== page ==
I’ve written extensively about Detroit’s QLINE and its goal to fuel downtown growth by providing visitors, city-goers and sports fans a sort of Disney-style transit experience that offers an attractive transit choice for those looking for a good time. I’ve also noted that, in a city still divided by racial and socioeconomic boundaries, it does little to do what transit’s first goal should always be… to provide all citizens equal access to jobs and resources, regardless of the ability to own a car.
And yet the QLINE is one of many new transit initiatives in our country that cater to predominantly white, middle and upper middle class riders and their desire to navigate the city using an array of alternative transit choices. In other words, I’d put hard money on the fact that that a large majority of QLINE ridership are people who own cars, but welcome the choice not to have to use them in situation of convenience, or indulgence (transit is great for those who want to drink a great deal and still get home safely without breaking the bank).
On the other side of the coin, my home city of Rochester, New York has no urban rail network. Our bus ridership is predominantly made up of a population that relies on the bus every day in order to reach jobs and resources.
Full disclosure, I am one of the privileged Americans. I ride transit because often it’s a better choice for me (and because I love it), not because I have no other option. But my awareness of this fact makes me the perfect person to write this piece.
Across our country, the pressure for better public transit continues to push against underfunded local municipal budgets. But this isn’t anything new… what’s new is the population that is begging for new change. For decades, those who rely on public transit to access jobs and resources have been clamoring for a better approach to affordable, equitable urban mobility. But today, a population of young, educated, middle-class and upper-middle-class urban-goers is also asking for better urban transit choices. Because people who have means are expressing their desire to leave the car behind and choose convenient transit, our cities are jumping out of their skin to cater to these to this population… but the demand for good transit has been there for decades in our cities. Only now, when privileged, predominantly white young Americans are screaming for a car-light lifestyle are our cities rushing to accommodate the need for robust mass transportation.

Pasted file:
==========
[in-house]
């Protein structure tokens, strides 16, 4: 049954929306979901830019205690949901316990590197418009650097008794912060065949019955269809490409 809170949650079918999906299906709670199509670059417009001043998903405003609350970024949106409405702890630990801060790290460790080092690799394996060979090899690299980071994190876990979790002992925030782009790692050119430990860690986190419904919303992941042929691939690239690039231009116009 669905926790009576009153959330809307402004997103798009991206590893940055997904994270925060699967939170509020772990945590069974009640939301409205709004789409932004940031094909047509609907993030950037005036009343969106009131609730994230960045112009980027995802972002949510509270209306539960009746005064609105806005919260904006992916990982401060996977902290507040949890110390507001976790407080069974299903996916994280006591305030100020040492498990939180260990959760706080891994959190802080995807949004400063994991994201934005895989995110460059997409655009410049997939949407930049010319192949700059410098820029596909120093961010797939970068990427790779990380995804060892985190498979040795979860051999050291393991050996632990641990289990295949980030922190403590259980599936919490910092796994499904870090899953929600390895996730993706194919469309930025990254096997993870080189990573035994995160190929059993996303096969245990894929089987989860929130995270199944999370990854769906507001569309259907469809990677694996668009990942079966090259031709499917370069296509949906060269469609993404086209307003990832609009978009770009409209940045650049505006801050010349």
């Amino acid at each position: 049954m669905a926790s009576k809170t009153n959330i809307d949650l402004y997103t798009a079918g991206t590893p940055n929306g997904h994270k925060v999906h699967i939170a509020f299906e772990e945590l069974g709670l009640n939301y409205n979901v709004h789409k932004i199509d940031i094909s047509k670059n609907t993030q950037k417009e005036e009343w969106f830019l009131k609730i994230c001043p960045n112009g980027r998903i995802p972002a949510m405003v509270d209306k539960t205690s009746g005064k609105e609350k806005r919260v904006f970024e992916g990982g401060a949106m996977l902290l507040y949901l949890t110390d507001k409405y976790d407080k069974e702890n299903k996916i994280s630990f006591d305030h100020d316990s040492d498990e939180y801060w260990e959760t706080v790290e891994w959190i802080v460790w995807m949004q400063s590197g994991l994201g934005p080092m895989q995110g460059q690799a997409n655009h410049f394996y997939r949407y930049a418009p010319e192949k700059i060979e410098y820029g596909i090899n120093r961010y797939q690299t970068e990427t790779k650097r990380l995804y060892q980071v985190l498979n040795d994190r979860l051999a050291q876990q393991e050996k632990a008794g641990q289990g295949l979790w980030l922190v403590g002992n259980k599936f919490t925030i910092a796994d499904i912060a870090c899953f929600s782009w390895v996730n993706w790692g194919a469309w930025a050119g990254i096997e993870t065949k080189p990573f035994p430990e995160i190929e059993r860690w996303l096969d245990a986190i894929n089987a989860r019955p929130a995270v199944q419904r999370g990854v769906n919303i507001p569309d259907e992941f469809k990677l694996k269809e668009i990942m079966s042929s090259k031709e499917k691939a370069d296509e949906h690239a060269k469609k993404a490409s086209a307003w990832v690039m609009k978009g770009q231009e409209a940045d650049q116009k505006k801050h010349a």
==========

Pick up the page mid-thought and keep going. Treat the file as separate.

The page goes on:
Our leaders are still stuck between the need to cater to a younger, privileged generation that desires convenient transit choices, and a poorer, typically minority-based population that simply needs transit to provide basic access to jobs and services. In some cases, these are one and the same. Everyone needs sensible, frequent reliable and convenient service. But when funding is always the key issue, the question of where to distribute major routes is a matter of contention. Should service favor those who live in neighborhoods that rely on transit, or should transit be used to generate economic investment in the services of emerging neighborhoods? Do we invest in light rail, or will a simple bus do the trick? Do we market to a new generation of potential riders or provide better service to our current daily-use patrons?
In an ideal world, we would never have to ask this question. European transportation systems notoriously provide plentiful coverage for the transit-dependent and the transit-choosers.
But in an America that has been built around automobile culture, the funding will likely never be there to even come close to this model. The real hope is that eventually, private funding will take care of transit for those with means in an effort to create strong, attractive downtowns and regions where everyone wins. But this funding will likely never reach the folks who depend on transit to access community resources and get to work every day.
This debate will rage on without clearly defined paths or answers. Creative thinking and precise data regarding ridership, employer location and population density will be key elements of a strong system. But in most cases, municipalities will likely have to say “this is the best we can do” and move on, leaving populations in both camps wanting more.